January 3, 2020
Rethinking Our Relationship With Cumin
Article-Reassessing-our-Relationship-with-Cumin-Seed

The smoky, musky spice is at home in everything from French chocolate mousse to skewers of Xinjiang lamb.

In my kitchen, I go through cumin faster than I go through salt. My love for this spice goes far beyond more conventional uses in chili, Indian food, Middle Eastern food, and Tex-Mex taco seasoning. I toss it in or on pretty much any savory dish I make at home that seeks a meaty or smoky oomph, along with a nutty and peppery finish. In stir-fries, it gives any sauce a musky complexity—as if ten different spices were used instead of one. In a marinade, cumin works exceptionally well when there is grilling or light charring involved—as with chicken wings or baby back ribs. In deviled eggs, cumin gives such a robust, grassy flourish to the mash that you might think you’re popping Manchego or Parmigiano-Reggiano into your mouth instead of egg yolk and mayonnaise. Cumin has a place in all of it.

Along the way, I also discovered that not only do roasted vegetables and salads get an extra layer of richness simply with the addition of a bit of cumin, but dishes that are traditionally made with meat (dan dan noodles or meatballs, for example) can be veganized and replicated with surprisingly close results with a meat substitute (such as tofu, seitan, or Beyond Meat) and a small amount of really good cumin.

To find out how cooks elsewhere use the spice, I wanted to dig a little deeper into three countries with cuisines Americans don’t normally associate with cumin: Greece, France, and China.

The ancient Greeks were clued in to cumin’s ability to enhance almost anything: They frequently kept some at the dining room table as a finishing seasoning to be used in the same way black pepper is today.

Despite the long history of cumin use in Greece, in the last century, there seems to have been a backlash against the heavy use of it in Greek cooking. According to Aglaia Kremezi, author of Mediterranean Vegetarian Feasts, Nikolaos Tselementes, Greece’s most influential chef, swayed home cooks with his early-20th-century magazine articles and cookbooks toward cooking in a more French style and away from using spices like cumin by encouraging a negative association between spices and the Ottoman occupation. He believed that Greek cooking had become too Easternized and tried to convince his fellow countrymen of the same. (Like many Greeks of his time, Tselementes had strong biases against the Ottomans because of a long, dark history between the two regions.)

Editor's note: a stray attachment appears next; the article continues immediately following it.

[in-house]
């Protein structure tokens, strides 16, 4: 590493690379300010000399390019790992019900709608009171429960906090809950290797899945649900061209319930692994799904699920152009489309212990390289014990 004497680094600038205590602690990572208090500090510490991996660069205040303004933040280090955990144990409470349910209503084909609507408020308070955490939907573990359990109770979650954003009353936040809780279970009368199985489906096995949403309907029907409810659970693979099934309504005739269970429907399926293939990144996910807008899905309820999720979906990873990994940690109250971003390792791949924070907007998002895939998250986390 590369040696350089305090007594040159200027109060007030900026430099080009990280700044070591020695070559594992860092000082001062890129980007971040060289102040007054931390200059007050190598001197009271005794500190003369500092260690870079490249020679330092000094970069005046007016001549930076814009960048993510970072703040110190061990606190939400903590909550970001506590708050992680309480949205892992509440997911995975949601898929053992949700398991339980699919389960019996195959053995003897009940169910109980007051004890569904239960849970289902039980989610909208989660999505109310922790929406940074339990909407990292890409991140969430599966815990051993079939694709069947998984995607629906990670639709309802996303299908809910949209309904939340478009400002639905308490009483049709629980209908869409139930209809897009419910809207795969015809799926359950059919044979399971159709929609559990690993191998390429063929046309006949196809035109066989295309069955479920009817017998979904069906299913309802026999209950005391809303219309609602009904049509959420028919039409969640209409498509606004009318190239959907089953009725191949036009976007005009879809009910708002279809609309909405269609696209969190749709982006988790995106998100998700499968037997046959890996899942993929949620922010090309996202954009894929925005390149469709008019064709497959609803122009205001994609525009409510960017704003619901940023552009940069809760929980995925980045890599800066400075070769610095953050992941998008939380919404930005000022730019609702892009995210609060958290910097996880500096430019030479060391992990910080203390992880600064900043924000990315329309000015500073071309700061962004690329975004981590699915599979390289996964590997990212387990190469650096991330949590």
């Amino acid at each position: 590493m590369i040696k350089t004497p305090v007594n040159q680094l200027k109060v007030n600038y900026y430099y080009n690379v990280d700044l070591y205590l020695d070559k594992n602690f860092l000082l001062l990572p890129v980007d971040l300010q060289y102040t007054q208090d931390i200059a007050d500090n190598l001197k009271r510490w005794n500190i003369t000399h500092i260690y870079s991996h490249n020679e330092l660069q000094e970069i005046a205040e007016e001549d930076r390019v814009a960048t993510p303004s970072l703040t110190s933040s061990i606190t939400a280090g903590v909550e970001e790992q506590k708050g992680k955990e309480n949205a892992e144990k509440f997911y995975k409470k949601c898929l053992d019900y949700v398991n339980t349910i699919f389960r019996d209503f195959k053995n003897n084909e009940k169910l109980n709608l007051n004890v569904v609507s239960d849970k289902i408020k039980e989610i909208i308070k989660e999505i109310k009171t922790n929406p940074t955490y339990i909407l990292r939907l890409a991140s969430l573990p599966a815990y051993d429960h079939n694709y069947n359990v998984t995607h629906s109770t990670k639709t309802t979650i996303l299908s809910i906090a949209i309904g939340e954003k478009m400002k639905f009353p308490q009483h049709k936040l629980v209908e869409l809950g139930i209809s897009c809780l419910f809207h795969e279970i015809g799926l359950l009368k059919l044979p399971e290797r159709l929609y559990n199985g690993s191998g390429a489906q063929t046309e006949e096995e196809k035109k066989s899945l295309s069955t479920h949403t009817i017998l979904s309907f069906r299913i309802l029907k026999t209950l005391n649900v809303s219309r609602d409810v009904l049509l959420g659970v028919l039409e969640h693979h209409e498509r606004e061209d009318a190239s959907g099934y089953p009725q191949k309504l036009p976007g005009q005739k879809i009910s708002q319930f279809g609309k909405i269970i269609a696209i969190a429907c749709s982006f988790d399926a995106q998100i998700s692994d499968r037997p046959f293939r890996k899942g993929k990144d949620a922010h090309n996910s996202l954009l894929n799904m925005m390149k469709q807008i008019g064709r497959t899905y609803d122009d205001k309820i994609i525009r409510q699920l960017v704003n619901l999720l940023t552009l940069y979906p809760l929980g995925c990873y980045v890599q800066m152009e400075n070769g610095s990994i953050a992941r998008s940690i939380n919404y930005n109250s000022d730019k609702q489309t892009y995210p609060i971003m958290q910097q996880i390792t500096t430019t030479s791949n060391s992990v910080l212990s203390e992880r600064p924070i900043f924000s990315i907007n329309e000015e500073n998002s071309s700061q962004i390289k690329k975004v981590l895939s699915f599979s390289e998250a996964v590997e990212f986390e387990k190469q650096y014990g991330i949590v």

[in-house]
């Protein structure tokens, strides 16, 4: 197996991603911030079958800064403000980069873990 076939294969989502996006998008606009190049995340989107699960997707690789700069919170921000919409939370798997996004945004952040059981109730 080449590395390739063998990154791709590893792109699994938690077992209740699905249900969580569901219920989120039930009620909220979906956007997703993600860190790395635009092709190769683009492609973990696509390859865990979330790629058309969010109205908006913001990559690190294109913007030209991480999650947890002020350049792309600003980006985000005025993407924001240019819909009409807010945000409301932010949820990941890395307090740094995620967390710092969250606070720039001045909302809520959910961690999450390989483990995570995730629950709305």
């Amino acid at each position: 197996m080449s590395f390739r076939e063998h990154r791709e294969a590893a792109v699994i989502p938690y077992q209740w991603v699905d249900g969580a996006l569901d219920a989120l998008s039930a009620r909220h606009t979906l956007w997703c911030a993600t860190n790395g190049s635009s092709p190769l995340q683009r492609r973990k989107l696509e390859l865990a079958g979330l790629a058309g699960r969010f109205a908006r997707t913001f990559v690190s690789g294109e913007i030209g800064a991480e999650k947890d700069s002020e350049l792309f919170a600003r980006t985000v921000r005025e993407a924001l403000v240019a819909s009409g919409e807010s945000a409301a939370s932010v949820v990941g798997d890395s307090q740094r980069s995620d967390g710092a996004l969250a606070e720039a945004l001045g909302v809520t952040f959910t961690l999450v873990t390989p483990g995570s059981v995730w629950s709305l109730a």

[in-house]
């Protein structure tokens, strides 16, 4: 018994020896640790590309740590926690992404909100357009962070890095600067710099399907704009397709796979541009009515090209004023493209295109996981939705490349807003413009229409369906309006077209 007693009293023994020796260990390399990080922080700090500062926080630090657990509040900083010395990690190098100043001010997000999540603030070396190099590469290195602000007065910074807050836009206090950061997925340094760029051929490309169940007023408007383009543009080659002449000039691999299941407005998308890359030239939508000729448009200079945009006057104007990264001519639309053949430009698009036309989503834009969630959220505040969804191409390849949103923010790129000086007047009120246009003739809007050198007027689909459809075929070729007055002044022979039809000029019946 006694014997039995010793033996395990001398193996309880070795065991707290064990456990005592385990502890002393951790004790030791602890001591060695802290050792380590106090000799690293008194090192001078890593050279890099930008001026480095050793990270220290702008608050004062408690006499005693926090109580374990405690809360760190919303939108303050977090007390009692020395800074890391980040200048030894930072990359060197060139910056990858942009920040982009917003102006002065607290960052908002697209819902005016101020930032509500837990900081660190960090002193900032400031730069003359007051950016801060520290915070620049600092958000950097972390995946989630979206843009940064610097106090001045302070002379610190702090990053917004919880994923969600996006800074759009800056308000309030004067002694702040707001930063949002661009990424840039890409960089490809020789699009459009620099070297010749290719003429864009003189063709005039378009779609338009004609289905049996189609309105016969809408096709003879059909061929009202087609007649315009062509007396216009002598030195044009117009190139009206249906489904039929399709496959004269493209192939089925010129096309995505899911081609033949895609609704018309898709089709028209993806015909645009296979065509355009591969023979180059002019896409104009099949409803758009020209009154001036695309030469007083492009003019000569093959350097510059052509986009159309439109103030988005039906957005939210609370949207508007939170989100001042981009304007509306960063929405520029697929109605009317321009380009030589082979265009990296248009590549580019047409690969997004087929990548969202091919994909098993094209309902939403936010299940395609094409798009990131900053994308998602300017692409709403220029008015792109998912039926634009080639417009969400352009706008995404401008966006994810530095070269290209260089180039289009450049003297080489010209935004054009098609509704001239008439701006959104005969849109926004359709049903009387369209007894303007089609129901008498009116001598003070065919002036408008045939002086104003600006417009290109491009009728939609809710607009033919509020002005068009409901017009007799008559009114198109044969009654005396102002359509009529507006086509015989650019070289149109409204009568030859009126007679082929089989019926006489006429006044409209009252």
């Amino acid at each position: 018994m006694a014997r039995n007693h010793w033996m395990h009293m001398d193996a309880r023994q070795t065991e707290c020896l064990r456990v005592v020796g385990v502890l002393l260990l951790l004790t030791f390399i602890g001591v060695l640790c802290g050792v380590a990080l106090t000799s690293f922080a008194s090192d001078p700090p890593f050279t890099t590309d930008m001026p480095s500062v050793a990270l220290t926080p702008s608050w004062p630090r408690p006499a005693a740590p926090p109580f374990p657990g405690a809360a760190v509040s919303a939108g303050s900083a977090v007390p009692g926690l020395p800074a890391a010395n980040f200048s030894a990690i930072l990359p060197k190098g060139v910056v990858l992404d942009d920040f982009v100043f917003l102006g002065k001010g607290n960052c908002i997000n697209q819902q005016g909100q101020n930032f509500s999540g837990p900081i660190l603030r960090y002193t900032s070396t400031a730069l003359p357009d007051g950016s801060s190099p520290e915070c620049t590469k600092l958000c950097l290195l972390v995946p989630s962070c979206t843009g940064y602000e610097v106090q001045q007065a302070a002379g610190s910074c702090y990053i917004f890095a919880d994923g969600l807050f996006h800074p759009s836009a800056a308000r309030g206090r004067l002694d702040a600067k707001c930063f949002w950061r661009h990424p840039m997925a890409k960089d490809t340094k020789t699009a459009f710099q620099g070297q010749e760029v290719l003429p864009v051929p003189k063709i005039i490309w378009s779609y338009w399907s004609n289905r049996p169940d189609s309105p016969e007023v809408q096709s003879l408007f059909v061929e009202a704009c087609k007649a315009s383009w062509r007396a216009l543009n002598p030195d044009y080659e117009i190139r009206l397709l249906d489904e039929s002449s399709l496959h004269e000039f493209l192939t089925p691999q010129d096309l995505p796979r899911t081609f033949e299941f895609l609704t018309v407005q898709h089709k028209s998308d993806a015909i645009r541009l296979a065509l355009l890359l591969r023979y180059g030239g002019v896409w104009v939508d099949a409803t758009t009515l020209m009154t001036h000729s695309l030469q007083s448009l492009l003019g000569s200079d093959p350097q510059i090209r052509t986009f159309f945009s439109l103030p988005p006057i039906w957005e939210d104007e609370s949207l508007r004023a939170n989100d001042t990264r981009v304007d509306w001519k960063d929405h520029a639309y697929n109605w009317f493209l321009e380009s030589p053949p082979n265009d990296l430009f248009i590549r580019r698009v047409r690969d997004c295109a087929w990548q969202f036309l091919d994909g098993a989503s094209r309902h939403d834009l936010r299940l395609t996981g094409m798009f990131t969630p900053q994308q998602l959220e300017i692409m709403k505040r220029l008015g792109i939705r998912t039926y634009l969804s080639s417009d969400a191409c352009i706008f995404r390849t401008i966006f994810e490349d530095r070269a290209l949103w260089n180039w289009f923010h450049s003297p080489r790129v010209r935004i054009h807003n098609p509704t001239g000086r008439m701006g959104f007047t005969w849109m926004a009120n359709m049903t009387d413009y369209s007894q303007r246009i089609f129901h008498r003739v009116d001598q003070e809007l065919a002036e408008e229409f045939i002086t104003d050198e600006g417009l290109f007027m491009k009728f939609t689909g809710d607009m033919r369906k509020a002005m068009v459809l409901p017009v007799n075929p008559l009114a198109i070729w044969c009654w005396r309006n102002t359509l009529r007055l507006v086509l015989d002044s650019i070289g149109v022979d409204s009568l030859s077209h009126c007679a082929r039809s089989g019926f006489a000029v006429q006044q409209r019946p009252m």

Thankfully, this anti-cumin stance didn’t stick. Today in Greece, there is a renewed interest in cooking with cumin and other traditional spices. Cumin can be found in all the expected meatballs, sausages, and kebabs, but also in many forms of Greek vegetarian cooking, including phyllo pies with wild greens or eggplant and leek, and various bulgur and rice mixes—where cumin dissolves into a nutty and gamy coating for vegetables and grains. I tested a roasted carrot with garlic and cumin recipe that Kremezi sent me that is so flavor-rich I resolved to try roasting my sweet potatoes, turnips, and other root vegetables with this spice combination.

The ancient Greeks were clued in to cumin’s ability to enhance almost anything: They frequently kept some at the dining room table as a finishing seasoning to be used in the same way black pepper is today.

As in Greece, cumin has a long and complex history in France, used since medieval times. “It is a versatile classic used widely in France for cooking vegetables, meats, and fish, and it’s also used to flavor breads and cheeses, such as Munster from Alsace,” says Clotilde Dusoulier, author of Tasting Paris. Contrary to everything I learned in culinary school about French cooking relying on limited use of spices, Dusoulier loves using cumin on roasted vegetables (“especially cauliflower, potatoes, or winter squash”), baking it into gougères or a zucchini and apricot socca tart, and making it a star ingredient in quiches.